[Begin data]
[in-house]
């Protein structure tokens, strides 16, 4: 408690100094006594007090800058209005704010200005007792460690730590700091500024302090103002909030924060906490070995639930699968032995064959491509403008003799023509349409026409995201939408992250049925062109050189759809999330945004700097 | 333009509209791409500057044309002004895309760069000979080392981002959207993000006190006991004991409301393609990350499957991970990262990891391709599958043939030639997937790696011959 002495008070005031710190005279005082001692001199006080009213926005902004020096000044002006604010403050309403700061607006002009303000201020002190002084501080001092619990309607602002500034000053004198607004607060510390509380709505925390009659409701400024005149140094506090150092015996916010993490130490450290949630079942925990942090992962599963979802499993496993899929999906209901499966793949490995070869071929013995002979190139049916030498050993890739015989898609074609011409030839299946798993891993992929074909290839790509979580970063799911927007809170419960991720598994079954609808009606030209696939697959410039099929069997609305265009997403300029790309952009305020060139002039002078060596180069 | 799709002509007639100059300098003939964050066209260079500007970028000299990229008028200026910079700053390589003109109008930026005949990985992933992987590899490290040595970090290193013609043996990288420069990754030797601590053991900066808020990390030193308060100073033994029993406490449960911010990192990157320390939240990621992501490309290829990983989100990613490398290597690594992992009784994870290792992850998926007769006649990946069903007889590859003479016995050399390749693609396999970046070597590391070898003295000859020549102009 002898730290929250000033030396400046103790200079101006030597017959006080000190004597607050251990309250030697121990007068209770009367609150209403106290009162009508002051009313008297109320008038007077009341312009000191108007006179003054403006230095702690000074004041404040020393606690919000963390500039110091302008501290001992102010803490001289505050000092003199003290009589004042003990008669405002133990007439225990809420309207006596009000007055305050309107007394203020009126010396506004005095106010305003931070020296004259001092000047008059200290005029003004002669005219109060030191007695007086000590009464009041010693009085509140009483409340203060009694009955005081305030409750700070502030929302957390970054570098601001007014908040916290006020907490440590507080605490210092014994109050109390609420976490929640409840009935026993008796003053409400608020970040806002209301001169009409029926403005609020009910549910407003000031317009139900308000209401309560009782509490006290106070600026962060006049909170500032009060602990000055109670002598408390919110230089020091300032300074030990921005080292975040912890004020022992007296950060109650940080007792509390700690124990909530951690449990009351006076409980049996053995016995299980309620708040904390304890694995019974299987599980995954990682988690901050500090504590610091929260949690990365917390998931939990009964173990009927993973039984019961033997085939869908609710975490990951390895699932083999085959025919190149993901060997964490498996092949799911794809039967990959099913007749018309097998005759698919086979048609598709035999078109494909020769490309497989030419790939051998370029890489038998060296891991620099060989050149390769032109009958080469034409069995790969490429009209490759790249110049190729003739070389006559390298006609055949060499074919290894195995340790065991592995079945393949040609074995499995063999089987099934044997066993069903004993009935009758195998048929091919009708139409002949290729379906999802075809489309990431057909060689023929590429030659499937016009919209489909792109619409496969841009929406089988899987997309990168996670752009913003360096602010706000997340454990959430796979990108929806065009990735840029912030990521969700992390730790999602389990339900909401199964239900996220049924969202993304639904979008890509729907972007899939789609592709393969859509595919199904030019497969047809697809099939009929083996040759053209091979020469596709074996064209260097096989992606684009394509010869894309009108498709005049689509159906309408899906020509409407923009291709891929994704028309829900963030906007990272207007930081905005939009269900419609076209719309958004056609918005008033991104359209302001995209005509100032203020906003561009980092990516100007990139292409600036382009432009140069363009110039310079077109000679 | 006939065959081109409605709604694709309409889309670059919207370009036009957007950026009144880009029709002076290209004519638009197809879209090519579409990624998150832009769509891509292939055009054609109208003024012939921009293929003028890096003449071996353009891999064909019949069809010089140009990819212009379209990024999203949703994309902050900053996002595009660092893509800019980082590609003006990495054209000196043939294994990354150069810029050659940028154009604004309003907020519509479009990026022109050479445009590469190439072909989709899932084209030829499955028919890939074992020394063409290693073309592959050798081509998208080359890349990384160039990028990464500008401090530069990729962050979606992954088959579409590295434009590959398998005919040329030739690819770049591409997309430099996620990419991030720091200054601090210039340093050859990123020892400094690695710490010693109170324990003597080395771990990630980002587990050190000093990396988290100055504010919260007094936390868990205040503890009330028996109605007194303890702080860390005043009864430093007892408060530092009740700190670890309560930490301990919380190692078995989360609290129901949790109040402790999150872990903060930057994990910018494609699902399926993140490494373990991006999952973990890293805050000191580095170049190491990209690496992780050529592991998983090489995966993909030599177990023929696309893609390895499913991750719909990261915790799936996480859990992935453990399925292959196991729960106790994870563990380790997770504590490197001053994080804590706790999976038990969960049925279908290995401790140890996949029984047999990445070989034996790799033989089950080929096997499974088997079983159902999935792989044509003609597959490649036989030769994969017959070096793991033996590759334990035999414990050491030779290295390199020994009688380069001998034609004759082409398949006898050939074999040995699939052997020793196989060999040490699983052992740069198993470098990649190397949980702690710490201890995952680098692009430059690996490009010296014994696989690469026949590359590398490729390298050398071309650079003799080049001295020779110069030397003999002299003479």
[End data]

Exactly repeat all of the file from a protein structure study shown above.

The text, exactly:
[in-house]
């Protein structure tokens, strides 16, 4: 408690100094006594007090800058209005704010200005007792460690730590700091500024302090103002909030924060906490070995639930699968032995064959491509403008003799023509349409026409995201939408992250049925062109050189759809999330945004700097 | 333009509209791409500057044309002004895309760069000979080392981002959207993000006190006991004991409301393609990350499957991970990262990891391709599958043939030639997937790696011959 002495008070005031710190005279005082001692001199006080009213926005902004020096000044002006604010403050309403700061607006002009303000201020002190002084501080001092619990309607602002500034000053004198607004607060510390509380709505925390009659409701400024005149140094506090150092015996916010993490130490450290949630079942925990942090992962599963979802499993496993899929999906209901499966793949490995070869071929013995002979190139049916030498050993890739015989898609074609011409030839299946798993891993992929074909290839790509979580970063799911927007809170419960991720598994079954609808009606030209696939697959410039099929069997609305265009997403300029790309952009305020060139002039002078060596180069 | 799709002509007639100059300098003939964050066209260079500007970028000299990229008028200026910079700053390589003109109008930026005949990985992933992987590899490290040595970090290193013609043996990288420069990754030797601590053991900066808020990390030193308060100073033994029993406490449960911010990192990157320390939240990621992501490309290829990983989100990613490398290597690594992992009784994870290792992850998926007769006649990946069903007889590859003479016995050399390749693609396999970046070597590391070898003295000859020549102009 002898730290929250000033030396400046103790200079101006030597017959006080000190004597607050251990309250030697121990007068209770009367609150209403106290009162009508002051009313008297109320008038007077009341312009000191108007006179003054403006230095702690000074004041404040020393606690919000963390500039110091302008501290001992102010803490001289505050000092003199003290009589004042003990008669405002133990007439225990809420309207006596009000007055305050309107007394203020009126010396506004005095106010305003931070020296004259001092000047008059200290005029003004002669005219109060030191007695007086000590009464009041010693009085509140009483409340203060009694009955005081305030409750700070502030929302957390970054570098601001007014908040916290006020907490440590507080605490210092014994109050109390609420976490929640409840009935026993008796003053409400608020970040806002209301001169009409029926403005609020009910549910407003000031317009139900308000209401309560009782509490006290106070600026962060006049909170500032009060602990000055109670002598408390919110230089020091300032300074030990921005080292975040912890004020022992007296950060109650940080007792509390700690124990909530951690449990009351006076409980049996053995016995299980309620708040904390304890694995019974299987599980995954990682988690901050500090504590610091929260949690990365917390998931939990009964173990009927993973039984019961033997085939869908609710975490990951390895699932083999085959025919190149993901060997964490498996092949799911794809039967990959099913007749018309097998005759698919086979048609598709035999078109494909020769490309497989030419790939051998370029890489038998060296891991620099060989050149390769032109009958080469034409069995790969490429009209490759790249110049190729003739070389006559390298006609055949060499074919290894195995340790065991592995079945393949040609074995499995063999089987099934044997066993069903004993009935009758195998048929091919009708139409002949290729379906999802075809489309990431057909060689023929590429030659499937016009919209489909792109619409496969841009929406089988899987997309990168996670752009913003360096602010706000997340454990959430796979990108929806065009990735840029912030990521969700992390730790999602389990339900909401199964239900996220049924969202993304639904979008890509729907972007899939789609592709393969859509595919199904030019497969047809697809099939009929083996040759053209091979020469596709074996064209260097096989992606684009394509010869894309009108498709005049689509159906309408899906020509409407923009291709891929994704028309829900963030906007990272207007930081905005939009269900419609076209719309958004056609918005008033991104359209302001995209005509100032203020906003561009980092990516100007990139292409600036382009432009140069363009110039310079077109000679 | 006939065959081109409605709604694709309409889309670059919207370009036009957007950026009144880009029709002076290209004519638009197809879209090519579409990624998150832009769509891509292939055009054609109208003024012939921009293929003028890096003449071996353009891999064909019949069809010089140009990819212009379209990024999203949703994309902050900053996002595009660092893509800019980082590609003006990495054209000196043939294994990354150069810029050659940028154009604004309003907020519509479009990026022109050479445009590469190439072909989709899932084209030829499955028919890939074992020394063409290693073309592959050798081509998208080359890349990384160039990028990464500008401090530069990729962050979606992954088959579409590295434009590959398998005919040329030739690819770049591409997309430099996620990419991030720091200054601090210039340093050859990123020892400094690695710490010693109170324990003597080395771990990630980002587990050190000093990396988290100055504010919260007094936390868990205040503890009330028996109605007194303890702080860390005043009864430093007892408060530092009740700190670890309560930490301990919380190692078995989360609290129901949790109040402790999150872990903060930057994990910018494609699902399926993140490494373990991006999952973990890293805050000191580095170049190491990209690496992780050529592991998983090489995966993909030599177990023929696309893609390895499913991750719909990261915790799936996480859990992935453990399925292959196991729960106790994870563990380790997770504590490197001053994080804590706790999976038990969960049925279908290995401790140890996949029984047999990445070989034996790799033989089950080929096997499974088997079983159902999935792989044509003609597959490649036989030769994969017959070096793991033996590759334990035999414990050491030779290295390199020994009688380069001998034609004759082409398949006898050939074999040995699939052997020793196989060999040490699983052992740069198993470098990649190397949980702690710490201890995952680098692009430059690996490009010296014994696989690469026949590359590398490729390298050398071309650079003799080049001295020779110069030397003999002299003479």